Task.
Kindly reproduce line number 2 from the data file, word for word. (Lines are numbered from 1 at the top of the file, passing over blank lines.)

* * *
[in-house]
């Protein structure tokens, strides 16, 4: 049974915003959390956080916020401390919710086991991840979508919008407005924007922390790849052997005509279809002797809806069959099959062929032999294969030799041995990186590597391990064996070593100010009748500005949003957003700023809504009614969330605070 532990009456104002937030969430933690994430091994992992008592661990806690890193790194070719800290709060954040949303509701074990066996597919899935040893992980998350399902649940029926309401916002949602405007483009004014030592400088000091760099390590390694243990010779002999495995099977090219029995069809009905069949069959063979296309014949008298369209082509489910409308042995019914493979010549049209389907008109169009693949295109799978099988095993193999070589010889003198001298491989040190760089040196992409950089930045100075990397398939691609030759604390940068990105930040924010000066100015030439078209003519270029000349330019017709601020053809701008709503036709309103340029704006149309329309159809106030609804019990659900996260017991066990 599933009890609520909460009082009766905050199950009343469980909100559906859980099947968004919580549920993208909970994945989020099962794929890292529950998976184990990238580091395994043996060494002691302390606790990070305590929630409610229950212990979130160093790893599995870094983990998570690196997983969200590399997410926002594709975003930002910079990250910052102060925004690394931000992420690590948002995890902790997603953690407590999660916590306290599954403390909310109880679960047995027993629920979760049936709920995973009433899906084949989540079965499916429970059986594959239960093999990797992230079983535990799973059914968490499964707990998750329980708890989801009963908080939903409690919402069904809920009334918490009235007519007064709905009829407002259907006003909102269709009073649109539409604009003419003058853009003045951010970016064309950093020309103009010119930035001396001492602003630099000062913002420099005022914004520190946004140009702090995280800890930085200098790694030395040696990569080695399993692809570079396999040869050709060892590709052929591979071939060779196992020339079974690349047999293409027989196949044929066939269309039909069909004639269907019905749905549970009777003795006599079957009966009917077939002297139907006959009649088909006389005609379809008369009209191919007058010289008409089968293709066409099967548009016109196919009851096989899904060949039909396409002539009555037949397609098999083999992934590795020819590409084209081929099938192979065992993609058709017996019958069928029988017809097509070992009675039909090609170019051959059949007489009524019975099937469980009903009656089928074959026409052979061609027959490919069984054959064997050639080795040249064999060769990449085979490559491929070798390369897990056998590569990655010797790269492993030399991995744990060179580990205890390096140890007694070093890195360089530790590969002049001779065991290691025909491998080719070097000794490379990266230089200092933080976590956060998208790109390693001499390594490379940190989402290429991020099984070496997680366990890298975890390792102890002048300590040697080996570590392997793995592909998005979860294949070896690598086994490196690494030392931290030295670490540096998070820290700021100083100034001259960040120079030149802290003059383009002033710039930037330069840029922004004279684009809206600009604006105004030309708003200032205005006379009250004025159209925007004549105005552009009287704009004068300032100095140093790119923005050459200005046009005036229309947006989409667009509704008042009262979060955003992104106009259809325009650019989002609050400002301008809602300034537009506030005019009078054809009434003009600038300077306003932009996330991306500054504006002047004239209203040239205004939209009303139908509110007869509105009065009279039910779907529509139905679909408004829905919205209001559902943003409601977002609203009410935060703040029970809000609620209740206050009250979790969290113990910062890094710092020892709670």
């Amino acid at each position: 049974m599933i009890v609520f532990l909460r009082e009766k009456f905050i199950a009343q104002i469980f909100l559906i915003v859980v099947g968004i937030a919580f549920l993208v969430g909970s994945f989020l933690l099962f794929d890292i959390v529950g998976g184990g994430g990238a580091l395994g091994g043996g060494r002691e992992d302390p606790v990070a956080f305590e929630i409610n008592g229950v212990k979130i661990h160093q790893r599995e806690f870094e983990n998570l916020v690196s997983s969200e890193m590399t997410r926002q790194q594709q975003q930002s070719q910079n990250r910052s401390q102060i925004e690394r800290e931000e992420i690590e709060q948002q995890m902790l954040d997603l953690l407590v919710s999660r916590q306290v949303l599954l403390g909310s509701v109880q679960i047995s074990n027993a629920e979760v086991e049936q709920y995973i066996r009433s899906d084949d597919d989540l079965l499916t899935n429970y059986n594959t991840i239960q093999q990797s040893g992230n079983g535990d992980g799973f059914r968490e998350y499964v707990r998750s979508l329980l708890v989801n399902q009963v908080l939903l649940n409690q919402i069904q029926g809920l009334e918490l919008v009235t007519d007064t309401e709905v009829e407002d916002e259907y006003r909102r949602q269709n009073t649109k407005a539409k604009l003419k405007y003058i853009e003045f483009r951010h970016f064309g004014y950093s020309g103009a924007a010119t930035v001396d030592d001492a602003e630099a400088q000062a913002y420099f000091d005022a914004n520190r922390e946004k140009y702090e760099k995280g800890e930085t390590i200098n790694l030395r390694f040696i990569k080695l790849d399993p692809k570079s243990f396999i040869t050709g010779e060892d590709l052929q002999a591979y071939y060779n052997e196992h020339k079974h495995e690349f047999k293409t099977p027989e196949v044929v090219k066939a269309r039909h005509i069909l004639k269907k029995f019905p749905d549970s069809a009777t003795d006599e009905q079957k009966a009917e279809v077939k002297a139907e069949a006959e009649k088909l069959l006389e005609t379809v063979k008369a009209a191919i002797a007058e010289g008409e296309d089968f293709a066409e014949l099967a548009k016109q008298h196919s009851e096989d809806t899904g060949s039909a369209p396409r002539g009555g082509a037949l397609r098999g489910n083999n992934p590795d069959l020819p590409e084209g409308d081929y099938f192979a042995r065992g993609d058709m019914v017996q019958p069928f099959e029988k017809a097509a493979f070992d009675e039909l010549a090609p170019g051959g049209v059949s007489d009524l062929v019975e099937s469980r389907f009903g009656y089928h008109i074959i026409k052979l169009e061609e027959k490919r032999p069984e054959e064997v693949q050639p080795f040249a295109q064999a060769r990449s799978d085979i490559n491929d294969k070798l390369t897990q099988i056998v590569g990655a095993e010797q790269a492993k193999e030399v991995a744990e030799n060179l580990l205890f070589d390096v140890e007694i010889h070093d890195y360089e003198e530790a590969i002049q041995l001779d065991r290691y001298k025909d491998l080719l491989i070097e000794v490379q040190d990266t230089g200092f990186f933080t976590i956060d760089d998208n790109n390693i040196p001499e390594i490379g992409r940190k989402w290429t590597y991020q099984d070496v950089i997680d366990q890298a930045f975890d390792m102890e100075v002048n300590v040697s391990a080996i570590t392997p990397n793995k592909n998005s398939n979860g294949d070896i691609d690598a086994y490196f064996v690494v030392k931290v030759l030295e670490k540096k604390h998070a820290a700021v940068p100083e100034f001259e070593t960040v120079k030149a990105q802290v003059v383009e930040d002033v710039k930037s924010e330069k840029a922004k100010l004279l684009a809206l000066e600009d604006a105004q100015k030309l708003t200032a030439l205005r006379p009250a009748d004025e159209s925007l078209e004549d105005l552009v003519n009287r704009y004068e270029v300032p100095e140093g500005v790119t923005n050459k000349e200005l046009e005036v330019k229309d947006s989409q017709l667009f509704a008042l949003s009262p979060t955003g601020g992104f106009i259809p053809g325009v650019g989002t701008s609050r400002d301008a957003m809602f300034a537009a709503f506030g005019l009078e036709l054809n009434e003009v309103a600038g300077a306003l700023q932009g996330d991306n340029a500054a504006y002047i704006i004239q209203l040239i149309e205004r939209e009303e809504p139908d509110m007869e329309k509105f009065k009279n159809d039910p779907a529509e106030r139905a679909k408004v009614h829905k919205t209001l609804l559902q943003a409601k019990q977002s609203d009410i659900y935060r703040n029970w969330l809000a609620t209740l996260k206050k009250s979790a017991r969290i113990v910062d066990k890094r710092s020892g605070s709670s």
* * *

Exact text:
């Protein structure tokens, strides 16, 4: 049974915003959390956080916020401390919710086991991840979508919008407005924007922390790849052997005509279809002797809806069959099959062929032999294969030799041995990186590597391990064996070593100010009748500005949003957003700023809504009614969330605070 532990009456104002937030969430933690994430091994992992008592661990806690890193790194070719800290709060954040949303509701074990066996597919899935040893992980998350399902649940029926309401916002949602405007483009004014030592400088000091760099390590390694243990010779002999495995099977090219029995069809009905069949069959063979296309014949008298369209082509489910409308042995019914493979010549049209389907008109169009693949295109799978099988095993193999070589010889003198001298491989040190760089040196992409950089930045100075990397398939691609030759604390940068990105930040924010000066100015030439078209003519270029000349330019017709601020053809701008709503036709309103340029704006149309329309159809106030609804019990659900996260017991066990 599933009890609520909460009082009766905050199950009343469980909100559906859980099947968004919580549920993208909970994945989020099962794929890292529950998976184990990238580091395994043996060494002691302390606790990070305590929630409610229950212990979130160093790893599995870094983990998570690196997983969200590399997410926002594709975003930002910079990250910052102060925004690394931000992420690590948002995890902790997603953690407590999660916590306290599954403390909310109880679960047995027993629920979760049936709920995973009433899906084949989540079965499916429970059986594959239960093999990797992230079983535990799973059914968490499964707990998750329980708890989801009963908080939903409690919402069904809920009334918490009235007519007064709905009829407002259907006003909102269709009073649109539409604009003419003058853009003045951010970016064309950093020309103009010119930035001396001492602003630099000062913002420099005022914004520190946004140009702090995280800890930085200098790694030395040696990569080695399993692809570079396999040869050709060892590709052929591979071939060779196992020339079974690349047999293409027989196949044929066939269309039909069909004639269907019905749905549970009777003795006599079957009966009917077939002297139907006959009649088909006389005609379809008369009209191919007058010289008409089968293709066409099967548009016109196919009851096989899904060949039909396409002539009555037949397609098999083999992934590795020819590409084209081929099938192979065992993609058709017996019958069928029988017809097509070992009675039909090609170019051959059949007489009524019975099937469980009903009656089928074959026409052979061609027959490919069984054959064997050639080795040249064999060769990449085979490559491929070798390369897990056998590569990655010797790269492993030399991995744990060179580990205890390096140890007694070093890195360089530790590969002049001779065991290691025909491998080719070097000794490379990266230089200092933080976590956060998208790109390693001499390594490379940190989402290429991020099984070496997680366990890298975890390792102890002048300590040697080996570590392997793995592909998005979860294949070896690598086994490196690494030392931290030295670490540096998070820290700021100083100034001259960040120079030149802290003059383009002033710039930037330069840029922004004279684009809206600009604006105004030309708003200032205005006379009250004025159209925007004549105005552009009287704009004068300032100095140093790119923005050459200005046009005036229309947006989409667009509704008042009262979060955003992104106009259809325009650019989002609050400002301008809602300034537009506030005019009078054809009434003009600038300077306003932009996330991306500054504006002047004239209203040239205004939209009303139908509110007869509105009065009279039910779907529509139905679909408004829905919205209001559902943003409601977002609203009410935060703040029970809000609620209740206050009250979790969290113990910062890094710092020892709670």